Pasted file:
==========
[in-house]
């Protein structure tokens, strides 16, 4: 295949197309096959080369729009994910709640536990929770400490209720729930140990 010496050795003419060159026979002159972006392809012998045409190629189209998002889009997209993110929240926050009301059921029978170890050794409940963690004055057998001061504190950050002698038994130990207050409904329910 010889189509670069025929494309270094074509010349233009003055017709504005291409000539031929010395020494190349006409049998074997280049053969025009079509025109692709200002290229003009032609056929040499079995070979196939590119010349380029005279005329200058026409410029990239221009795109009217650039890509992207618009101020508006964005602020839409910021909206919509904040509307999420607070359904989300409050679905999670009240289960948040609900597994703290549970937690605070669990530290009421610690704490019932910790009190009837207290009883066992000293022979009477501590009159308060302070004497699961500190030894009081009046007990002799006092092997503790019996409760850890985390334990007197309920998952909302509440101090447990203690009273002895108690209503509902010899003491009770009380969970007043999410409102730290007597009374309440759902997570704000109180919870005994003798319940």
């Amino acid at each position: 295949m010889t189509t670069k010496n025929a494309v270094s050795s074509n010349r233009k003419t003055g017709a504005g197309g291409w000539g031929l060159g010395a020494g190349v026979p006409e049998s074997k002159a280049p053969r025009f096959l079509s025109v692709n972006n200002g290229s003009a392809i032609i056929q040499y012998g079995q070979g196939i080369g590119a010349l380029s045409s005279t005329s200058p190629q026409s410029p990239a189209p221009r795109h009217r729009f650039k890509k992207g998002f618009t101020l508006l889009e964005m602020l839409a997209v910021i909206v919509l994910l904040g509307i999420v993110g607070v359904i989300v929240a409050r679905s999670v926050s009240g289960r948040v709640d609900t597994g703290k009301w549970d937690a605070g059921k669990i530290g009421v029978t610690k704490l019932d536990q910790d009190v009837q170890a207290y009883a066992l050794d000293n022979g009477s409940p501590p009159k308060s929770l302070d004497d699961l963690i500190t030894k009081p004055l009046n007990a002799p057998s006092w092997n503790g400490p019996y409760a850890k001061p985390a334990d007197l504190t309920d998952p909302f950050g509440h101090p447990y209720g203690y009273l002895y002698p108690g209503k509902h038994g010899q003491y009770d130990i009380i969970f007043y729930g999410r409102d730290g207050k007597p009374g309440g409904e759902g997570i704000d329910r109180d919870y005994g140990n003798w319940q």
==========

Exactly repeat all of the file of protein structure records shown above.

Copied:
[in-house]
């Protein structure tokens, strides 16, 4: 295949197309096959080369729009994910709640536990929770400490209720729930140990 010496050795003419060159026979002159972006392809012998045409190629189209998002889009997209993110929240926050009301059921029978170890050794409940963690004055057998001061504190950050002698038994130990207050409904329910 010889189509670069025929494309270094074509010349233009003055017709504005291409000539031929010395020494190349006409049998074997280049053969025009079509025109692709200002290229003009032609056929040499079995070979196939590119010349380029005279005329200058026409410029990239221009795109009217650039890509992207618009101020508006964005602020839409910021909206919509904040509307999420607070359904989300409050679905999670009240289960948040609900597994703290549970937690605070669990530290009421610690704490019932910790009190009837207290009883066992000293022979009477501590009159308060302070004497699961500190030894009081009046007990002799006092092997503790019996409760850890985390334990007197309920998952909302509440101090447990203690009273002895108690209503509902010899003491009770009380969970007043999410409102730290007597009374309440759902997570704000109180919870005994003798319940």
């Amino acid at each position: 295949m010889t189509t670069k010496n025929a494309v270094s050795s074509n010349r233009k003419t003055g017709a504005g197309g291409w000539g031929l060159g010395a020494g190349v026979p006409e049998s074997k002159a280049p053969r025009f096959l079509s025109v692709n972006n200002g290229s003009a392809i032609i056929q040499y012998g079995q070979g196939i080369g590119a010349l380029s045409s005279t005329s200058p190629q026409s410029p990239a189209p221009r795109h009217r729009f650039k890509k992207g998002f618009t101020l508006l889009e964005m602020l839409a997209v910021i909206v919509l994910l904040g509307i999420v993110g607070v359904i989300v929240a409050r679905s999670v926050s009240g289960r948040v709640d609900t597994g703290k009301w549970d937690a605070g059921k669990i530290g009421v029978t610690k704490l019932d536990q910790d009190v009837q170890a207290y009883a066992l050794d000293n022979g009477s409940p501590p009159k308060s929770l302070d004497d699961l963690i500190t030894k009081p004055l009046n007990a002799p057998s006092w092997n503790g400490p019996y409760a850890k001061p985390a334990d007197l504190t309920d998952p909302f950050g509440h101090p447990y209720g203690y009273l002895y002698p108690g209503k509902h038994g010899q003491y009770d130990i009380i969970f007043y729930g999410r409102d730290g207050k007597p009374g309440g409904e759902g997570i704000d329910r109180d919870y005994g140990n003798w319940q």